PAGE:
The OSC Whistleblower Program: What Employers Need to Know

On July 14, the Ontario Securities Commission (the Commission) formally launched its Whistleblower Program (the Program) (OSC Policy 15-601), which seeks to encourage individuals and companies to report suspected violations of Ontario securities laws to the Commission. Coincident with the launch of the Program, the Ontario legislature made certain revisions to the Ontario Securities Act (the Act) to prevent a person or company from taking any action that would adversely affect an employee’s employment because the employee has cooperated with the Commission, including by reporting conduct under the Program.

The Whistleblower Program

The Program is largely unchanged from the proposal (read our analysis of the proposal here) released by the Commission in October 2015. The key elements of the Program—which is the first of its kind in Canada—are as follows:

  • Financial incentives. A monetary incentive is available to eligible whistleblowers who provide the Commission with timely, credible and robust information that leads to an enforcement outcome (up to $5 million, depending on the outcome). Whistleblowers who are complicit in violating Ontario securities law are eligible for these financial incentives, although the Commission retains the right to bring enforcement proceedings against the culpable whistleblower.
  • No requirement for internal reporting. While the Commission "encourages" whistleblowers to report potential violations of Ontario securities law through their own internal compliance and reporting mechanisms, it does not require internal reporting as a condition to receiving a whistleblower award.
  • Submission of documentation to the Commission. Commission Staff may ask whistleblowers to provide them with relevant documents, unless those documents are not in the whistleblower’s possession or control.
  • Eligible whistleblowers. Generally, internal audit and compliance personnel, auditors, directors, officers and in-house counsel are ineligible to receive whistleblower awards. However, the Program contains certain exceptions, including where whistleblowing is necessary to prevent substantial injury to the entity or investors, the whistleblower believes the subject of the information is engaging in conduct that will impede an investigation, or 120 days have elapsed since the whistleblower received the information and either reported it internally or became aware that it had been reported internally.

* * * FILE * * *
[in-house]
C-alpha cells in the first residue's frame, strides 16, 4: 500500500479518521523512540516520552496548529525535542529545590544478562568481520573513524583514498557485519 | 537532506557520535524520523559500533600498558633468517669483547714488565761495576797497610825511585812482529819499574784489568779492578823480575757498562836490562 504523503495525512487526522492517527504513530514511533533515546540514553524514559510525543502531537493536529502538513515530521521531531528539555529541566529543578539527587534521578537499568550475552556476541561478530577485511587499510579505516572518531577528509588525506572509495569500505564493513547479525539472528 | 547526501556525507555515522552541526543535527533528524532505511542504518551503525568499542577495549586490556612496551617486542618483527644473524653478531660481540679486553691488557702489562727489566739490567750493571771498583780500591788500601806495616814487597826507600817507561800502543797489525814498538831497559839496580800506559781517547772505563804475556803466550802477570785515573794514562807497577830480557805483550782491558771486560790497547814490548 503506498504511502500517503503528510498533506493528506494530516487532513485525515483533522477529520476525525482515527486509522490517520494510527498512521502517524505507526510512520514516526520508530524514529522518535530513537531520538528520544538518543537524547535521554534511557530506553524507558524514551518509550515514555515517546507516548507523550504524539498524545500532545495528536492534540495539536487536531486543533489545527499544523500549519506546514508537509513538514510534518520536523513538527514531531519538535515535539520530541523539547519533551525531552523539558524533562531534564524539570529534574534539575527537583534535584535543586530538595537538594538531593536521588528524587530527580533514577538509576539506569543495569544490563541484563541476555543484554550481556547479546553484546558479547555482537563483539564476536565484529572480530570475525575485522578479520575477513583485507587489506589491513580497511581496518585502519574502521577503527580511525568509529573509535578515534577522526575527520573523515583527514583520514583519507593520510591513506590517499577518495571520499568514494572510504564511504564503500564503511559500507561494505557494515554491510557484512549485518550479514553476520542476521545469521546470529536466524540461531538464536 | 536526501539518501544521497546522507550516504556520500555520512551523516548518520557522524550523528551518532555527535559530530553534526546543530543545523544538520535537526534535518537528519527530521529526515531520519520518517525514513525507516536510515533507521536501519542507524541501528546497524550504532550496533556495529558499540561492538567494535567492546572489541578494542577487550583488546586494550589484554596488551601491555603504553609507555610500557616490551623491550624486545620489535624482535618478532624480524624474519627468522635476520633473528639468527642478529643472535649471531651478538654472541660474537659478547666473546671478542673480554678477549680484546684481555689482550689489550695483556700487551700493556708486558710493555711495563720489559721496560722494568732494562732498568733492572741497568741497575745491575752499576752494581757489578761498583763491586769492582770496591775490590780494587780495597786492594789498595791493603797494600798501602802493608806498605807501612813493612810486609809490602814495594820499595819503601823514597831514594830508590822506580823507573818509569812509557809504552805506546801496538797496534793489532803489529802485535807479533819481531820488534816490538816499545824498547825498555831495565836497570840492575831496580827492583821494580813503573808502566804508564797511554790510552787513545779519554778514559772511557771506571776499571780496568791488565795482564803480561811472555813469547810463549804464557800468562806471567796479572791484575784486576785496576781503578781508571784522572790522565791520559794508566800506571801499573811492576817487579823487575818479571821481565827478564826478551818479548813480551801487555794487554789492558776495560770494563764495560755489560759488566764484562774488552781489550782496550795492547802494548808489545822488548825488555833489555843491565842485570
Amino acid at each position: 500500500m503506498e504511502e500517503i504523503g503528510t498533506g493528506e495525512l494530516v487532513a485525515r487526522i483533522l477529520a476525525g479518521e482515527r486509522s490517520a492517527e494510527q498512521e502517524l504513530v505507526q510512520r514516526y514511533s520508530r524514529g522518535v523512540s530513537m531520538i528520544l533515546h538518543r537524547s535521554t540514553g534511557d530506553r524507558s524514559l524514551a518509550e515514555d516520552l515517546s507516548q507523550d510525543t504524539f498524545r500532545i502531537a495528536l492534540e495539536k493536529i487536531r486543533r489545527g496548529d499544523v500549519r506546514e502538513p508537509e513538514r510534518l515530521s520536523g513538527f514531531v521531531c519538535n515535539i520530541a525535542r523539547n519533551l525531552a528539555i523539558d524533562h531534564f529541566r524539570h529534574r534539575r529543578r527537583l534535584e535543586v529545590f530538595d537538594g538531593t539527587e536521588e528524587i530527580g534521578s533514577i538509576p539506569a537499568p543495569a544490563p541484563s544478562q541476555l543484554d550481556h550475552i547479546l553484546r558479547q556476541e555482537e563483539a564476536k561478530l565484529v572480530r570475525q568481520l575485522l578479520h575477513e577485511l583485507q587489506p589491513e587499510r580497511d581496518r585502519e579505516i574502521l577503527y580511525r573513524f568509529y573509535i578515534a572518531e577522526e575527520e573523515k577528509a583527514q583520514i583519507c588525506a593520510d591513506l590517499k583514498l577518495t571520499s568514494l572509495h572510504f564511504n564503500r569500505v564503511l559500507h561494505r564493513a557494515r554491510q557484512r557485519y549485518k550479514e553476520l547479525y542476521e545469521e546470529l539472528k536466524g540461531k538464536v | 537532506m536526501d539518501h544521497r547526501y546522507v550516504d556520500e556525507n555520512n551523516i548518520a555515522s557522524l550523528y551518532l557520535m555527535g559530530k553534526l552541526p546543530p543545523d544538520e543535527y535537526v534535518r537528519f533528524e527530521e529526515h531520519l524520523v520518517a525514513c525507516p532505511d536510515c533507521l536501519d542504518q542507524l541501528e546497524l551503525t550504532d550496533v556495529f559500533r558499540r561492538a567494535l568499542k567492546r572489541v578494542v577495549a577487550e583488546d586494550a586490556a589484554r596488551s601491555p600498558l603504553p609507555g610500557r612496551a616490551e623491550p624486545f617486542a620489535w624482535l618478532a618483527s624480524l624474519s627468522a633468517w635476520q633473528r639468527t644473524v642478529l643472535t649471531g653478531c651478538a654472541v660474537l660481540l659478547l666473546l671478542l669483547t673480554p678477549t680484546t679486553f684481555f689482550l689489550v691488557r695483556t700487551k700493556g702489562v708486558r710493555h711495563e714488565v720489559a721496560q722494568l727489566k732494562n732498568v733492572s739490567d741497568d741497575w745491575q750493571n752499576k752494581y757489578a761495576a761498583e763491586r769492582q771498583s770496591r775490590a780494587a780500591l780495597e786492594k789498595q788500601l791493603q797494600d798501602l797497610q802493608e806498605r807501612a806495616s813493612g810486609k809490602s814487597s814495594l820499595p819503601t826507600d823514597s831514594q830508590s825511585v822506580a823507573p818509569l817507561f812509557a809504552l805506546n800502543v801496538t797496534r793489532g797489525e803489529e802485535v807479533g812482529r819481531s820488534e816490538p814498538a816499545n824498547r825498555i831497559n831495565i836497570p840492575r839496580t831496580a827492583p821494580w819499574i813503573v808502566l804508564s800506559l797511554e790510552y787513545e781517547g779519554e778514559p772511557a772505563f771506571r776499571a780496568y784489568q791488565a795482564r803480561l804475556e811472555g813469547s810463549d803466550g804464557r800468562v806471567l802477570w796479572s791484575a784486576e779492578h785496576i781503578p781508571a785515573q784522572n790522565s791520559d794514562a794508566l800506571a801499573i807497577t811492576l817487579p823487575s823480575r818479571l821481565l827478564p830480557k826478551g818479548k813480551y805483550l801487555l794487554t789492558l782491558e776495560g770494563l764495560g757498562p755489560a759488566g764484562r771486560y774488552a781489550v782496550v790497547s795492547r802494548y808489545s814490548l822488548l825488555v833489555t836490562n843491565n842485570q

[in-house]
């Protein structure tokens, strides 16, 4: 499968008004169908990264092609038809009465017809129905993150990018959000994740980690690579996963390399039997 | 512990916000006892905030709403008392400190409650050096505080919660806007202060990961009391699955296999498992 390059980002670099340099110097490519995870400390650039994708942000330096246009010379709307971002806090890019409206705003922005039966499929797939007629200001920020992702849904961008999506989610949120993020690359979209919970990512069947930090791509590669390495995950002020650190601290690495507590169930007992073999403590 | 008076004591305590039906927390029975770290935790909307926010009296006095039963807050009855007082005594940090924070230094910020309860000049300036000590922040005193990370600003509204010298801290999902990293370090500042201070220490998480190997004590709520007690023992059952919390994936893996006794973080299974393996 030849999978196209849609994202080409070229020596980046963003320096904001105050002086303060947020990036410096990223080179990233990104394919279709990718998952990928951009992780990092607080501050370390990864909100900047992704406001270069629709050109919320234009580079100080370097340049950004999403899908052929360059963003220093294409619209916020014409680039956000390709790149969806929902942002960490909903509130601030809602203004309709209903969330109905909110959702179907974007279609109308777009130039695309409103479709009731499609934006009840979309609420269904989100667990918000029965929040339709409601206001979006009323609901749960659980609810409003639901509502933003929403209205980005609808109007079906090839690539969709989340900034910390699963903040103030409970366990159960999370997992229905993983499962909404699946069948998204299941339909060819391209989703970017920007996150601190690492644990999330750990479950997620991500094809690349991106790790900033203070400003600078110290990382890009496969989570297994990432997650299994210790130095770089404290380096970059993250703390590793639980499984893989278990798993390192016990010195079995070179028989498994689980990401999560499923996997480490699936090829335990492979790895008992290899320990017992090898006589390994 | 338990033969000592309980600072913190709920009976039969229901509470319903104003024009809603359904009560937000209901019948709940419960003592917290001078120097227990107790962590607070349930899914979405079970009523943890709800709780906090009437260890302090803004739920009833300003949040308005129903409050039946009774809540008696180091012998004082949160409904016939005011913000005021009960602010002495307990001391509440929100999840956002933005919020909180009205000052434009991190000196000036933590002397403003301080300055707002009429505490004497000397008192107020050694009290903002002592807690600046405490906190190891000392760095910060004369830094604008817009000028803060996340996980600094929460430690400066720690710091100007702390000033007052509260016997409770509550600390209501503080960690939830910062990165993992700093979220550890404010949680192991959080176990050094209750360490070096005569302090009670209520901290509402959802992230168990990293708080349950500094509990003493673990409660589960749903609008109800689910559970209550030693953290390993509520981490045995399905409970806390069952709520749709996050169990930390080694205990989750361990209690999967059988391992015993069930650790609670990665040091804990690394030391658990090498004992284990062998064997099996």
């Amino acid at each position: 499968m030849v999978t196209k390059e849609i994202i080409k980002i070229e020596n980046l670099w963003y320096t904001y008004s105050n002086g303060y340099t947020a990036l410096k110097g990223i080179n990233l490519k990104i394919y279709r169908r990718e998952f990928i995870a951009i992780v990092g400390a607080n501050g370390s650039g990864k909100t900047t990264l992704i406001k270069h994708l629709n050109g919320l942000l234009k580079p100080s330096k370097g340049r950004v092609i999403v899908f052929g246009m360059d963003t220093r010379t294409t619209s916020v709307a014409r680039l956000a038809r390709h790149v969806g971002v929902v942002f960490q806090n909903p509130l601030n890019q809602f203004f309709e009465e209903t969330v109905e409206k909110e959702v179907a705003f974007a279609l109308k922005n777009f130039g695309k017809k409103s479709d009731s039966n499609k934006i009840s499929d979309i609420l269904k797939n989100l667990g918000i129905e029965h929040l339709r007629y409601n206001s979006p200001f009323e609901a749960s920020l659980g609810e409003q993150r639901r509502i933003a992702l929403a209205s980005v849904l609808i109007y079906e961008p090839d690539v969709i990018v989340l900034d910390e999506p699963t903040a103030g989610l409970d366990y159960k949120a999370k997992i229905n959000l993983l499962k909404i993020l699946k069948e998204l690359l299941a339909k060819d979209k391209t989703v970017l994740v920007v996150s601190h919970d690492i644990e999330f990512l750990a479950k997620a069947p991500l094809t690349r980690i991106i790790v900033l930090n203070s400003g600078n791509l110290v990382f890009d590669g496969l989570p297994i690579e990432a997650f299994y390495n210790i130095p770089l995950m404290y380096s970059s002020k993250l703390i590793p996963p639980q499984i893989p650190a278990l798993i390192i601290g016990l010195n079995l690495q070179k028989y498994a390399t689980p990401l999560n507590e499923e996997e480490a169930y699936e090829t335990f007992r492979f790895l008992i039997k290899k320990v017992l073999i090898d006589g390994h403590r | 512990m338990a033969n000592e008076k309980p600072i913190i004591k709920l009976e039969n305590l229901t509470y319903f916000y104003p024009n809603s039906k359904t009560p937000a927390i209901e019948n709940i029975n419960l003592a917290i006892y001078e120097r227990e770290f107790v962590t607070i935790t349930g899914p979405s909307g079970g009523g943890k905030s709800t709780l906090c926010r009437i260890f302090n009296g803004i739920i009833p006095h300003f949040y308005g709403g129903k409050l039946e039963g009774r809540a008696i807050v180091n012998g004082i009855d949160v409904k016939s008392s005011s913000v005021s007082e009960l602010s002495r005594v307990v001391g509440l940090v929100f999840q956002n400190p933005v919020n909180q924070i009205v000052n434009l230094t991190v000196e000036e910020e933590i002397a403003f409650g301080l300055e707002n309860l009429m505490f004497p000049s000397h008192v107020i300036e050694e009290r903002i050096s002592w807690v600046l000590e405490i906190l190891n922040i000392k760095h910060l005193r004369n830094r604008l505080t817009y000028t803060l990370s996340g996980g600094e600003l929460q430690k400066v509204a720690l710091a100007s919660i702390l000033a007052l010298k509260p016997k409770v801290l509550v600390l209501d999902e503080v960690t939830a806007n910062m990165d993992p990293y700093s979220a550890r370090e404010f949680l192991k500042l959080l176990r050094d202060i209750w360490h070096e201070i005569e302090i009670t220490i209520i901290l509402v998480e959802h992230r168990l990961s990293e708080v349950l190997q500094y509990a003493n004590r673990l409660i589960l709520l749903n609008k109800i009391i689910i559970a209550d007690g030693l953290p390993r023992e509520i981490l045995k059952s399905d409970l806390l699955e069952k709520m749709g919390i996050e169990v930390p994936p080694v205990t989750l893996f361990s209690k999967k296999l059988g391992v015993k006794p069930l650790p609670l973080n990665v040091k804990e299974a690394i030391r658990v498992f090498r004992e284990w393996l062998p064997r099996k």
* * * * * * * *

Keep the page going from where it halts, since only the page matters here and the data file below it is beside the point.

The Commission has also established an Office of the Whistleblower to field tips received under the Program.

Preventing Retaliation Against Employees

Coincident with the launch of the Program, the Act was amended to prevent retaliation against an employee who has, among other things:

  • provided information relating to a potential breach of Ontario securities law to the employer, the Commission, a self-regulatory organization or other law enforcement agency; or
  • cooperated in an investigation or proceeding commenced by the Commission, a self-regulatory organization or other law enforcement agency relating to a potential breach of Ontario securities laws.

Further, the Act now voids any contractual provision which purports to preclude an employee from cooperating with the Commission, a self-regulatory organization or other law enforcement agency in the manner described above.

  • Key Considerations for Employers
  • Given that employment law is a matter of provincial jurisdiction, the amendments to the Act which purport to void contracts that preclude employees from cooperating with the Commission may only be enforceable against companies who have employees working in Ontario. However, the OSC retains its public interest jurisdiction to address these issues more broadly, and it remains to be seen how the OSC intends to address violations of the Act in respect of employers outside Ontario. It also remains to be seen whether other provincial securities commissions will adopt similar policies.

    In light of these developments, employers should consider taking the following steps:

    • Review existing confidentiality policies to ensure they do not conflict with the Program and the related amendments to the Act. Confidentiality policies should be clear that employees are prohibited from disclosing confidential information except as permitted or required by law.
    • Review existing discipline policies to ensure they do not conflict with the amendments to the Act. Discipline policies should be clear that employees will not be disciplined for exercising their rights under any provincial or federal statute.
    • Ensure that all supervisors and other individuals with the power to discipline employees are aware of the new prohibition against retaliation and its implications.
    • Review existing whistleblower, ethics and internal control policies to ensure that they are consistent with the Program, and consider ways to ensure that internal programs are effective, understood by, and accessible to key employee groups and functions in the organization.

    To discuss these issues, please contact the author(s).

    This publication is a general discussion of certain legal and related developments and should not be relied upon as legal advice. If you require legal advice, we would be pleased to discuss the issues in this publication with you, in the context of your particular circumstances.

    For permission to republish this or any other publication, contact Janelle Weed.

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